Another week, another business trip. This week I was teaching classes in Dallas and San Antonio, with scarcely time to glance at the Internet. But I am home this lovely, sunny Northern California weekend. Yesterday I made a small dent in my "to be reviewed" pile, reading and reviewing five lovely picture books (two of the reviews are set up to post next week). And now, I've been able to spend a bit of time out and about in the Kidlitosphere. Here are some highlights:
- Kelly writes about a study on gender bias in picture books at Big A little a. The study found that "(t)here were nearly twice as many male as female title and main characters" in the top-selling picture books from 2001. However, Kelly hasn't observed this discrepancy in her own reading. She speculates that "people choose the books with male protagonists to purchase. I also think there's a real nostalgia factor when people buy picture books. They like to find the titles they had as children, meaning the best sellers are books from the 1950s-1980s." There is considerable discussion in the comments.
- And while we're on the subject of Big A little a and picture books, please join me in congratulating Kelly Herold on becoming a contributing Book Bud. Kelly will be writing weekly picture book reviews for Book Buds, working with her Cybils co-creator Anne Boles Levy. Now this is a collaboration that works!
- While I'm offering congratulations, cheers to Lisa Yee for being named the 2007 Thurber House Children's Writer in Residence. She has great photos on her blog of Thurber House, and her celebratory drawing and flowers (but not the cupcakes, because those have been eaten). Go Lisa! And how cool is Lisa for commenting on Kelly's daughter's review of So Totally Emily Embers?
- Eisha and Jules from 7-Imp also have a new project. Jules had the idea for a weekly cyber-gathering in which participants from the Kidlitosphere share "Beautiful and/or Kick-Ass Things Happened to You or That You Read or That You Noticed This Week" (the title is still a work in progress). Check out this week's contributions here. How come they have all the great ideas, that's what I want to know. This one is clearly destined to be a hit.
- I was entertained by this tidbit from Leila at bookshelves of doom. Apparently kids from Clarke County who want to read the novel Imani All Mine have to bring permission slips from their parents before the book will be released to them. And then the librarians are supposed to call the parents, to make sure that the permission slips aren't forged. Personally, I find the notion of kids forging permission slips in order to be able to read a particular title tremendously heartening.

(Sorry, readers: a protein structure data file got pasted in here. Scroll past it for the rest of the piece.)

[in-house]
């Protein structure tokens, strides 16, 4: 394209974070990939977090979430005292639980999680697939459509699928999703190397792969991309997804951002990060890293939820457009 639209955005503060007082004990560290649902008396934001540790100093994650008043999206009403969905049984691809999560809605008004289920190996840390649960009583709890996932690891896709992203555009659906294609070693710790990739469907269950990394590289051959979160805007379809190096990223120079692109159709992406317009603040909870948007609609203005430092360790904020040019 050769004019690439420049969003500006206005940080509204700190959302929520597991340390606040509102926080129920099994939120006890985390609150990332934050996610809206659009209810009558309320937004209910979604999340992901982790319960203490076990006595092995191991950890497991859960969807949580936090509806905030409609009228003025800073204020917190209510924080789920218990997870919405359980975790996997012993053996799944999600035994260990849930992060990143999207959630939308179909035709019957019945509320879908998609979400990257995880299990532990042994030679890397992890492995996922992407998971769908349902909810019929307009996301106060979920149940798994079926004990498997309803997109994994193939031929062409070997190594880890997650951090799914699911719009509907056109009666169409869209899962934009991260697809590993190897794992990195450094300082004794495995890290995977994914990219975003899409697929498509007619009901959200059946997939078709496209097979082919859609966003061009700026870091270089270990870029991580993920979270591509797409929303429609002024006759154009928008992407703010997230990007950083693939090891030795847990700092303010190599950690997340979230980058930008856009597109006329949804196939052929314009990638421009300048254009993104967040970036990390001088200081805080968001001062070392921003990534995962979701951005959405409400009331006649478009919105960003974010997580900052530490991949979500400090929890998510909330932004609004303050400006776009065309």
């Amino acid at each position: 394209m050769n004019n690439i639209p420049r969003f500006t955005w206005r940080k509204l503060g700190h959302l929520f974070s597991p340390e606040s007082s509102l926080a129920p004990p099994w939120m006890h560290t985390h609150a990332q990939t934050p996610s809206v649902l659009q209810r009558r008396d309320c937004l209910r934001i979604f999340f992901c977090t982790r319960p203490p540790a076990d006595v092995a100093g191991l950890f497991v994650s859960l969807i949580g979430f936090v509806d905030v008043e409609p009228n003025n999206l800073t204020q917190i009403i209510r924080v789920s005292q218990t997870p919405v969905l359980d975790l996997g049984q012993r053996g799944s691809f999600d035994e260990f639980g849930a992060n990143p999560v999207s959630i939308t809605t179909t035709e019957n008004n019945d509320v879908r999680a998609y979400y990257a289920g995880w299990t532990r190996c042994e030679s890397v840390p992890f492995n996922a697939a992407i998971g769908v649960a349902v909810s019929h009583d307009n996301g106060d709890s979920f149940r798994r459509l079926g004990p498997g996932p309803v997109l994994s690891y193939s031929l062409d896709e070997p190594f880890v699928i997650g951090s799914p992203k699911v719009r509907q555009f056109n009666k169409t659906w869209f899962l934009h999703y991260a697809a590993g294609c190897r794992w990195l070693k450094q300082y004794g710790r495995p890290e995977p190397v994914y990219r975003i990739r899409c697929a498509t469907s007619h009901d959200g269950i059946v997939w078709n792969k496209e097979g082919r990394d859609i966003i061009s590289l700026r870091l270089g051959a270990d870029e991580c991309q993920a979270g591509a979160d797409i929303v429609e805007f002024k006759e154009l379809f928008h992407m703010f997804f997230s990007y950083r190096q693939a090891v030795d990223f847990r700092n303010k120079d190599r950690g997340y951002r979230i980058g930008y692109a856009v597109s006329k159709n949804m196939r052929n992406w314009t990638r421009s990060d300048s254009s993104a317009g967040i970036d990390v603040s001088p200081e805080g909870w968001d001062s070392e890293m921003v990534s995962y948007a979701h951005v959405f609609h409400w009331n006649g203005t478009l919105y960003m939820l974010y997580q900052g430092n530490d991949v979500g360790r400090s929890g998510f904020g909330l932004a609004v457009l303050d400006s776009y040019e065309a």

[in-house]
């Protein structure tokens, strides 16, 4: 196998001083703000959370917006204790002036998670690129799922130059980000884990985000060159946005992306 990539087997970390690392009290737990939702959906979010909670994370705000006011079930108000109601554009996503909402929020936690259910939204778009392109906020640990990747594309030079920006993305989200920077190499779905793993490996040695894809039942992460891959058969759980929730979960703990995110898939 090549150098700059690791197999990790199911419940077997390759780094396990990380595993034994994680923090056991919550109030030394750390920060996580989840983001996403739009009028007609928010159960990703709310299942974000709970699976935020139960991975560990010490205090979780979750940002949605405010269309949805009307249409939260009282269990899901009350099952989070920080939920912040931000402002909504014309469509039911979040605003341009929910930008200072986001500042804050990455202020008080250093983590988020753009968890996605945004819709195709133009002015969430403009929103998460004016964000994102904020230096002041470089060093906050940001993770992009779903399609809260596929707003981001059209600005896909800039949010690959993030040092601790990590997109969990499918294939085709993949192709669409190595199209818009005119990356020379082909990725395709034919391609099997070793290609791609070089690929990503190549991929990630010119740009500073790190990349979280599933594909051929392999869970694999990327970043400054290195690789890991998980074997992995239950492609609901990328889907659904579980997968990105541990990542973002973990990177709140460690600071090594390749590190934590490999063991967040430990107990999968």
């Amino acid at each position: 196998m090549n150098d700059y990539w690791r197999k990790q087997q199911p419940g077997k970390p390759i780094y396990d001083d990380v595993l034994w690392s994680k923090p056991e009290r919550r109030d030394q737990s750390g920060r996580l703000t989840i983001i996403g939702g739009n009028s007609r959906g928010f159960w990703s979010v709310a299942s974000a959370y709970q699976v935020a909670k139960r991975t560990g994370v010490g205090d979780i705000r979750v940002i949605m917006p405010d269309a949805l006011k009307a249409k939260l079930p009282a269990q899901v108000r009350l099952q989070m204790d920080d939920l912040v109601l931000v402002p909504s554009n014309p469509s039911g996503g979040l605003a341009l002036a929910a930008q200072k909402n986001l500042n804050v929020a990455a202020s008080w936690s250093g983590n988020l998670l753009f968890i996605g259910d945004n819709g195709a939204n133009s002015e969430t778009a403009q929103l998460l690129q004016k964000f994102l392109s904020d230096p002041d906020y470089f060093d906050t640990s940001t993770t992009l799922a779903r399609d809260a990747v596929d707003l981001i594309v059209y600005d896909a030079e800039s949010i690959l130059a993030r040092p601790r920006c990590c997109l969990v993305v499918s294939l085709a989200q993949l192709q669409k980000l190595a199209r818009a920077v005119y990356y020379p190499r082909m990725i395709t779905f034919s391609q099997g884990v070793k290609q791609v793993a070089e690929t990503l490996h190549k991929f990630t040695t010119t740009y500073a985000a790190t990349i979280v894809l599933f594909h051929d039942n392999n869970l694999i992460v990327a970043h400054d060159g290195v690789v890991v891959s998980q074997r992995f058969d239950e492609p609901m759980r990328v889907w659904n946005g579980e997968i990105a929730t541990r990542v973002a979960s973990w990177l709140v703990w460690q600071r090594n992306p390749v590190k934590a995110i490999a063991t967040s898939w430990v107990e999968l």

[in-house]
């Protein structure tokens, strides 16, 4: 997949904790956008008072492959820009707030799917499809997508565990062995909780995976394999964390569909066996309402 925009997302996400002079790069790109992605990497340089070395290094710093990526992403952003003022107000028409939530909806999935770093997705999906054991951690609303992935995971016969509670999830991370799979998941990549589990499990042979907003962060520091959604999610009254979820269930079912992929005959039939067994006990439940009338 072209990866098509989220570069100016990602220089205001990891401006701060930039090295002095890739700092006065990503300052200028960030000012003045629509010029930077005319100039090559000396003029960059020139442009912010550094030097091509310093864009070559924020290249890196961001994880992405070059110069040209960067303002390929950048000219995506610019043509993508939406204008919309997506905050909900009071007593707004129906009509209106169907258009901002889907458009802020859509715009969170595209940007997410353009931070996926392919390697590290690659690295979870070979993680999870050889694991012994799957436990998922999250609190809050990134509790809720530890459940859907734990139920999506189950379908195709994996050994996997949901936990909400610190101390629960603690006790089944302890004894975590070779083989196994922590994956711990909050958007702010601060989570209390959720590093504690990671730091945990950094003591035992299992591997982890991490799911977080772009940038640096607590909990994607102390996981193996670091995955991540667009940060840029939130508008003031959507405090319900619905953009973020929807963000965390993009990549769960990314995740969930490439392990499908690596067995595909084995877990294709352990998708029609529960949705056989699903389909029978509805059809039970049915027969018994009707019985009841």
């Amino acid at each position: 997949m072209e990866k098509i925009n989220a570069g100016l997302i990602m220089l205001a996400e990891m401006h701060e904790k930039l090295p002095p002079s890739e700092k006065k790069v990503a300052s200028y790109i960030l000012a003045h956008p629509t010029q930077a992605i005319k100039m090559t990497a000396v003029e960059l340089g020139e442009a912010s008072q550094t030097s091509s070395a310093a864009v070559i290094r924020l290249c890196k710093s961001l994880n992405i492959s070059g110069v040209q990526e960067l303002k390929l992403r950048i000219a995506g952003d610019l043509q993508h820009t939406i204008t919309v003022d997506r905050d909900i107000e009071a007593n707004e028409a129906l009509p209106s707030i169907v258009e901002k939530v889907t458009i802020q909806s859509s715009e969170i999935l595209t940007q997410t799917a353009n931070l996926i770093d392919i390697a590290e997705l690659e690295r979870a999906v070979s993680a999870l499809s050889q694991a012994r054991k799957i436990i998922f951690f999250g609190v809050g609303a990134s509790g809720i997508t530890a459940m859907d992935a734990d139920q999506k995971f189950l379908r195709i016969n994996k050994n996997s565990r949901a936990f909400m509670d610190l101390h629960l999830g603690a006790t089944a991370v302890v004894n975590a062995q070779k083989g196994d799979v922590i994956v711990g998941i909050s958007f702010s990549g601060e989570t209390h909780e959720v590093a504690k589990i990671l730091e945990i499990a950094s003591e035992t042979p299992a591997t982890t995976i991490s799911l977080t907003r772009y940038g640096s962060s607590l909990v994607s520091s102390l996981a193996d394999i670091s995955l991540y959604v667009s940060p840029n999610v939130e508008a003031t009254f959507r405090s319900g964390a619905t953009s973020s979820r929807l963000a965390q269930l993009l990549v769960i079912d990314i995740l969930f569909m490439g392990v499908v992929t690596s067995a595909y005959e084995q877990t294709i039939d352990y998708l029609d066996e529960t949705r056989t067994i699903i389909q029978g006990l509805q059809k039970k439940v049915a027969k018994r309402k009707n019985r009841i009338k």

- Sue Corbett (author of Free Baseball, which I loved) has an article at Publisher's Weekly called "To Blog or Not to Blog", about whether or not authors should spend their time blogging, and what some of the pitfalls are. Thanks to Cynthia Leitich Smith for the link.
- Some of you may be interested in the Women, Business & Blogging Conference, to be held Friday 8 June 2007 at De Montfort University "to find out how blogging by women and for women builds networks, improves customer reach, monetizes creativity and infuses your business with Web 2.0 goodness!" Jess has the details. I think it sounds very cool, though I don't think a trip to Leicester in June is in the cards for me.
- I loved this post by Loree Griffin Burns (author of Tracking Trash) about a recent school visit that she made, where she ended up reading to the class a story that she had written when she was twelve. This was Loree's advice to the kids: "Never, ever, ever throw away your stories... Even if you read them in six months, or two years, or ten years, and decide they are awful. Even if you decide the moment they are finished that they are awful. Tuck them away in a drawer and save them forever." This advice resonated with me because I recently received several boxes from my parents (who were moving), containing many of my old stories. I haven't had the nerve to read any of them yet, but I'm so glad that they still exist. Just as Loree said, they're a glimpse into the child that I once was.
- First (as far as I know) there was my list of Cool Girls of Kid Lit (really a combined effort on the part of the many people who suggested names for the list). Then HipWriterMama started publishing a weekly list of Strong Girl Role Models in Children's Literature (most recent list here). And then came readergirlz, focusing on Gutsy Girls in Life and Literature. And now Mrs. K at Readathon has started a weekly series called Girls You Should Know, spotlighting one or two characters each week. This week she features Aerin and Harry from Robin McKinley's books. I look forward to future installments. And yes, just as soon as I finish with this insane bout of travel, I plan to publish some updates to the cool girls list. But in the meantime, there is a plethora of attention being paid to cool, gutsy, strong girls from literature. Hopefully someone, somewhere, is paying attention to the boys, too.
And that's all for tonight. Sorry if I missed you! I'm still struggling to keep up, with all of this travel, but things should get back to normal eventually. Happy reading to all in the meantime! I'm currently obsessed by Ann Benson's The Physician Tale, the recently published third volume in her plague tales series. It's cutting into my kid lit reading, though...